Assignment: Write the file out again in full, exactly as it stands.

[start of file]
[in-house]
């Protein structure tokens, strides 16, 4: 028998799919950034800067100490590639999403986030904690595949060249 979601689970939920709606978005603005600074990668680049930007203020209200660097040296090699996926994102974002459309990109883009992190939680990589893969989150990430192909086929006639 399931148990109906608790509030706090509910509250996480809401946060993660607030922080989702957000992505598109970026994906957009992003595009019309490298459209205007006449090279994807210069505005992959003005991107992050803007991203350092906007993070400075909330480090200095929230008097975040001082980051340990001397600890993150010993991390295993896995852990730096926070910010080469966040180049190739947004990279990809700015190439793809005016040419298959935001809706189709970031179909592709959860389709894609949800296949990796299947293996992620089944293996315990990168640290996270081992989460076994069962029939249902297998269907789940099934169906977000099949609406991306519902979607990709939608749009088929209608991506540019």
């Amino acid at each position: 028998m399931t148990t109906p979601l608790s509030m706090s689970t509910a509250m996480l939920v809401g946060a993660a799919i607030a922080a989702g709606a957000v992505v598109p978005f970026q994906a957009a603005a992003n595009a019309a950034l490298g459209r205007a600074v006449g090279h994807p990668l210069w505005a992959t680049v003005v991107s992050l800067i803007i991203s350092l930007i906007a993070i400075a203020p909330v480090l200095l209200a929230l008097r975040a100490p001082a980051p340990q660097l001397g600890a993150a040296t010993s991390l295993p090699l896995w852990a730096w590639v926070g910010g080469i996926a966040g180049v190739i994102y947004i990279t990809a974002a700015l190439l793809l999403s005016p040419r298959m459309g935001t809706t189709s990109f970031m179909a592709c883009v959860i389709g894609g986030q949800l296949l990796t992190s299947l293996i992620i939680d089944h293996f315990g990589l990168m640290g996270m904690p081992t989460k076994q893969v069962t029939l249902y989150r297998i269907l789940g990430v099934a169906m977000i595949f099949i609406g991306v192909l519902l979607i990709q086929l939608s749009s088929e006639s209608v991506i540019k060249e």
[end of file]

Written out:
[in-house]
């Protein structure tokens, strides 16, 4: 028998799919950034800067100490590639999403986030904690595949060249 979601689970939920709606978005603005600074990668680049930007203020209200660097040296090699996926994102974002459309990109883009992190939680990589893969989150990430192909086929006639 399931148990109906608790509030706090509910509250996480809401946060993660607030922080989702957000992505598109970026994906957009992003595009019309490298459209205007006449090279994807210069505005992959003005991107992050803007991203350092906007993070400075909330480090200095929230008097975040001082980051340990001397600890993150010993991390295993896995852990730096926070910010080469966040180049190739947004990279990809700015190439793809005016040419298959935001809706189709970031179909592709959860389709894609949800296949990796299947293996992620089944293996315990990168640290996270081992989460076994069962029939249902297998269907789940099934169906977000099949609406991306519902979607990709939608749009088929209608991506540019």
């Amino acid at each position: 028998m399931t148990t109906p979601l608790s509030m706090s689970t509910a509250m996480l939920v809401g946060a993660a799919i607030a922080a989702g709606a957000v992505v598109p978005f970026q994906a957009a603005a992003n595009a019309a950034l490298g459209r205007a600074v006449g090279h994807p990668l210069w505005a992959t680049v003005v991107s992050l800067i803007i991203s350092l930007i906007a993070i400075a203020p909330v480090l200095l209200a929230l008097r975040a100490p001082a980051p340990q660097l001397g600890a993150a040296t010993s991390l295993p090699l896995w852990a730096w590639v926070g910010g080469i996926a966040g180049v190739i994102y947004i990279t990809a974002a700015l190439l793809l999403s005016p040419r298959m459309g935001t809706t189709s990109f970031m179909a592709c883009v959860i389709g894609g986030q949800l296949l990796t992190s299947l293996i992620i939680d089944h293996f315990g990589l990168m640290g996270m904690p081992t989460k076994q893969v069962t029939l249902y989150r297998i269907l789940g990430v099934a169906m977000i595949f099949i609406g991306v192909l519902l979607i990709q086929l939608s749009s088929e006639s209608v991506i540019k060249e």